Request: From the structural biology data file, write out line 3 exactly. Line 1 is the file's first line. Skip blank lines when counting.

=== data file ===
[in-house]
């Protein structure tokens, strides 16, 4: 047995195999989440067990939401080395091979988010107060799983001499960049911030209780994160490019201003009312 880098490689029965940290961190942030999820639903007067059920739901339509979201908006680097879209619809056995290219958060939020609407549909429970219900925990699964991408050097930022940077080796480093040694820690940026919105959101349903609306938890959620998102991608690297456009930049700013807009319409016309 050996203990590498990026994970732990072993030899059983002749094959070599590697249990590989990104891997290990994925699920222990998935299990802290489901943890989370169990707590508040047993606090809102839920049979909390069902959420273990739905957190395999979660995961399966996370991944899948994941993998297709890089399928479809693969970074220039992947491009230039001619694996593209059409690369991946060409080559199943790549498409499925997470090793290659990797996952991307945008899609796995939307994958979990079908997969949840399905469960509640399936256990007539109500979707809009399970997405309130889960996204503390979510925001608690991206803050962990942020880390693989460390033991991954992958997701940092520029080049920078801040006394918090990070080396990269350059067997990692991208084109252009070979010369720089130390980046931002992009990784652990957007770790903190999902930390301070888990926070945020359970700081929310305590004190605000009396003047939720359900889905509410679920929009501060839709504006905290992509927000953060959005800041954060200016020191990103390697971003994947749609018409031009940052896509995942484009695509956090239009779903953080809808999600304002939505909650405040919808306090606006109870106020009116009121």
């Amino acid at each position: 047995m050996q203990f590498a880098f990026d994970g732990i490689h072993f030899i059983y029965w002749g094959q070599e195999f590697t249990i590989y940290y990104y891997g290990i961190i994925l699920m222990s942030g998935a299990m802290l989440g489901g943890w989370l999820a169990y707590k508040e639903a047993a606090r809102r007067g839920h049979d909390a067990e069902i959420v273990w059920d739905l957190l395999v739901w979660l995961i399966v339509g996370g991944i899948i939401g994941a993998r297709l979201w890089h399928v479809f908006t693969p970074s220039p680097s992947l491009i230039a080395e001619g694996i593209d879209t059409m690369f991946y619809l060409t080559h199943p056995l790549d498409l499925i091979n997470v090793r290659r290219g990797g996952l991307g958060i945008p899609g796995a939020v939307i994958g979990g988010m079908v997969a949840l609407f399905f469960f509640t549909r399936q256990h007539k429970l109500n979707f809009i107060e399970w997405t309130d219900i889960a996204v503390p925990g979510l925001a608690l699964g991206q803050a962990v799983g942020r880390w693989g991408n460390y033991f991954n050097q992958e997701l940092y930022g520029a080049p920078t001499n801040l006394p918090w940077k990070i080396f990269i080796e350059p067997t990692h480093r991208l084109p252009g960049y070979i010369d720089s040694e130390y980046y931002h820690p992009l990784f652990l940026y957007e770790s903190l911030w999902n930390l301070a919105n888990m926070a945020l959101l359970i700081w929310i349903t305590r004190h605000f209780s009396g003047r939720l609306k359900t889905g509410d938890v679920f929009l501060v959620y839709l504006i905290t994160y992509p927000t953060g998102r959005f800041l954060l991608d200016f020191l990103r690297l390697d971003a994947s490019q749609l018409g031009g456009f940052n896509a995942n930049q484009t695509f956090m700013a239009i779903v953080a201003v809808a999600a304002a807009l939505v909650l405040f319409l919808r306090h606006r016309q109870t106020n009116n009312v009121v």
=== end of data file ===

């Amino acid at each position: 047995m050996q203990f590498a880098f990026d994970g732990i490689h072993f030899i059983y029965w002749g094959q070599e195999f590697t249990i590989y940290y990104y891997g290990i961190i994925l699920m222990s942030g998935a299990m802290l989440g489901g943890w989370l999820a169990y707590k508040e639903a047993a606090r809102r007067g839920h049979d909390a067990e069902i959420v273990w059920d739905l957190l395999v739901w979660l995961i399966v339509g996370g991944i899948i939401g994941a993998r297709l979201w890089h399928v479809f908006t693969p970074s220039p680097s992947l491009i230039a080395e001619g694996i593209d879209t059409m690369f991946y619809l060409t080559h199943p056995l790549d498409l499925i091979n997470v090793r290659r290219g990797g996952l991307g958060i945008p899609g796995a939020v939307i994958g979990g988010m079908v997969a949840l609407f399905f469960f509640t549909r399936q256990h007539k429970l109500n979707f809009i107060e399970w997405t309130d219900i889960a996204v503390p925990g979510l925001a608690l699964g991206q803050a962990v799983g942020r880390w693989g991408n460390y033991f991954n050097q992958e997701l940092y930022g520029a080049p920078t001499n801040l006394p918090w940077k990070i080396f990269i080796e350059p067997t990692h480093r991208l084109p252009g960049y070979i010369d720089s040694e130390y980046y931002h820690p992009l990784f652990l940026y957007e770790s903190l911030w999902n930390l301070a919105n888990m926070a945020l959101l359970i700081w929310i349903t305590r004190h605000f209780s009396g003047r939720l609306k359900t889905g509410d938890v679920f929009l501060v959620y839709l504006i905290t994160y992509p927000t953060g998102r959005f800041l954060l991608d200016f020191l990103r690297l390697d971003a994947s490019q749609l018409g031009g456009f940052n896509a995942n930049q484009t695509f956090m700013a239009i779903v953080a201003v809808a999600a304002a807009l939505v909650l405040f319409l919808r306090h606006r016309q109870t106020n009116n009312v009121v």